Jarra Jim stars in BBC documentary about inspirational elders

INSPIRATIONAL ... 'Jarra Jim' Purcell took up running after the death of his beloved wife Betty.
INSPIRATIONAL ... 'Jarra Jim' Purcell took up running after the death of his beloved wife Betty.

JARRA Jim is set to star in a television show which champions his generation.

Jim Purcell features in the documentary, which is the centrepiece of a BBC2 season marking 70 years since the end of the Second World War.

TOO YOUNG TO FIGHT ... Jim Purcell in his Army days.

TOO YOUNG TO FIGHT ... Jim Purcell in his Army days.

The 93-year-old running and charity legend is among the “wide variety of incredible 90-somethings and centenarians” tracked down by the programme makers as they reveal extraordinary and inspirational but mostly unknown life stories.

The first show of Britain’s Greatest Generation will air on Friday, May 8, the anniversary of VE Day.

Pete Vance, of Testimony Films, helped make the programmes and said: “Jim is one of the stars of the series – and appears in every episode.

“Jim was born in 1921 and had a very impoverished, and unhealthy, childhood. His father struggled to support his family through the Depression years, but Jim adored him.

Jim is one of the stars of the series.

Pete Vance, programme maker

“He often looked after his brothers and sisters.

“He has clear memories as a boy of the Jarrow March and the unemployment that plagued the town.”

Viewers will see Jim talk about how he was patriotic from a young age and decided to join the Army after reading Rudyard Kipling.

He was recruited into the Territorial Army (Royal Engineers) at 16, even though he was too young to join.

When war broke out, he was sent to fight and survived the horrors of Dunkirk.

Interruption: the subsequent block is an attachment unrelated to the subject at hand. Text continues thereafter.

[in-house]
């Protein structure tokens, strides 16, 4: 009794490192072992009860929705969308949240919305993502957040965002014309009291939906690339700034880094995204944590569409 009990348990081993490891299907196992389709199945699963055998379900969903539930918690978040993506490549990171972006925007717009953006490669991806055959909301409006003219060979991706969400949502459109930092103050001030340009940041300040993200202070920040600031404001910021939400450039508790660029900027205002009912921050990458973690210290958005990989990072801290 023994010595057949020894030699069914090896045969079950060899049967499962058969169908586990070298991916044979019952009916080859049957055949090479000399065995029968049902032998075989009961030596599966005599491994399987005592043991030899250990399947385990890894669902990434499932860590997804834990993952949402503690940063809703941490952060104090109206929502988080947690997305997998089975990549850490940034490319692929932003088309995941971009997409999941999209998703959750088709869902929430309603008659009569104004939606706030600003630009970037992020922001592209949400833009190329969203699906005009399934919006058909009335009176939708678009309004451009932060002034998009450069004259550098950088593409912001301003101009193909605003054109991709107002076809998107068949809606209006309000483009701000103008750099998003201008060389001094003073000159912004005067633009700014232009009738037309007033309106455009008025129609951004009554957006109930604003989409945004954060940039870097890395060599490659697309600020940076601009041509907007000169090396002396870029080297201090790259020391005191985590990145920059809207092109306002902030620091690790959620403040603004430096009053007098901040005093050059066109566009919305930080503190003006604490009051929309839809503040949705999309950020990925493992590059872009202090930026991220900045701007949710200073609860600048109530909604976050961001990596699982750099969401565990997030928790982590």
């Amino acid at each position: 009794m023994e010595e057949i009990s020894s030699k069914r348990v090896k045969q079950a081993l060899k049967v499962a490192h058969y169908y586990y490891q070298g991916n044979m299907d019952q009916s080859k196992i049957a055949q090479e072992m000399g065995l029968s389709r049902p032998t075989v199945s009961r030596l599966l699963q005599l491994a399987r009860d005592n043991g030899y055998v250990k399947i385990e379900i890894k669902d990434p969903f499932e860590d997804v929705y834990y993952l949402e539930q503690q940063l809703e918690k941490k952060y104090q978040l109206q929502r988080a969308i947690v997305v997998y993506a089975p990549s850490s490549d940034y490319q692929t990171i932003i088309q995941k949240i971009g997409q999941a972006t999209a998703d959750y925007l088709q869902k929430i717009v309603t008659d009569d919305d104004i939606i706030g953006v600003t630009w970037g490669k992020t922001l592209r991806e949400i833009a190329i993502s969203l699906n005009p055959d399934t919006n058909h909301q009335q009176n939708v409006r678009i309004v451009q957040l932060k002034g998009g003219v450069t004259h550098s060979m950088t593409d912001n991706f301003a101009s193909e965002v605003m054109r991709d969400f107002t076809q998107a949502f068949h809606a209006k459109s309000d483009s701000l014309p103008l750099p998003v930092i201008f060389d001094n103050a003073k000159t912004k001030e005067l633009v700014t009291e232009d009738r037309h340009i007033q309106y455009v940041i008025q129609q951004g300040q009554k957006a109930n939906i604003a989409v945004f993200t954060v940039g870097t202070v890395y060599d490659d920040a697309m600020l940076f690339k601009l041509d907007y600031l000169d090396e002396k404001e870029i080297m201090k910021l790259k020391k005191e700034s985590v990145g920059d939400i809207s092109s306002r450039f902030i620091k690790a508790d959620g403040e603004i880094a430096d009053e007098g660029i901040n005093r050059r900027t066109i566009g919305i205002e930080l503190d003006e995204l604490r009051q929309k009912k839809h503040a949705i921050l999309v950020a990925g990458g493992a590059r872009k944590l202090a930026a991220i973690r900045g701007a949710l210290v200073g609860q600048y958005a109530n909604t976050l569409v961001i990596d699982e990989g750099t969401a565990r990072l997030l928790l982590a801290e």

He went on to help protect Britain’s shores from invasion before going to North Africa, fighting in El Alamein, where his friend died in his arms.

He was then captured and forced to undergo gruelling work in German mines.

After the war, Jim met wife Betty, and they raised five children.

He has told film-makers his recollections of the post-war years, from getting his own council home, the introduction of the NHS – and he even rejoining the TA.

Jim was devastated when Betty died in 1982, and at the age of 65 he began running to cope with his loneliness.

He has since run 12 London Marathons and carried the Olympic torch in the relay held in the run-up to the 2012 Games.

This year he is due to take part in the Great North Run, with Epinay Business and Enterprise School among those he has helped raise funds for.

Jim said: “I loved it. I’ve got a good memory and I’ve got quite a life story.

“All these stories would be lost in time, and I liked doing it because I could tell them all about the real Jarrow.”

The programme looks at how the generation has been shaped by war, their lives in peacetime and what they make of life today.

Pete added: “These men and women are all very different characters, from very different backgrounds.
“But together they share many of the same defining qualities – qualities that over the years have helped them overcome adversity, defeat Hitler and ultimately, enjoy a long and happy life.”

A book has also been produced to accompany the series.

Twitter; @shieldsgazette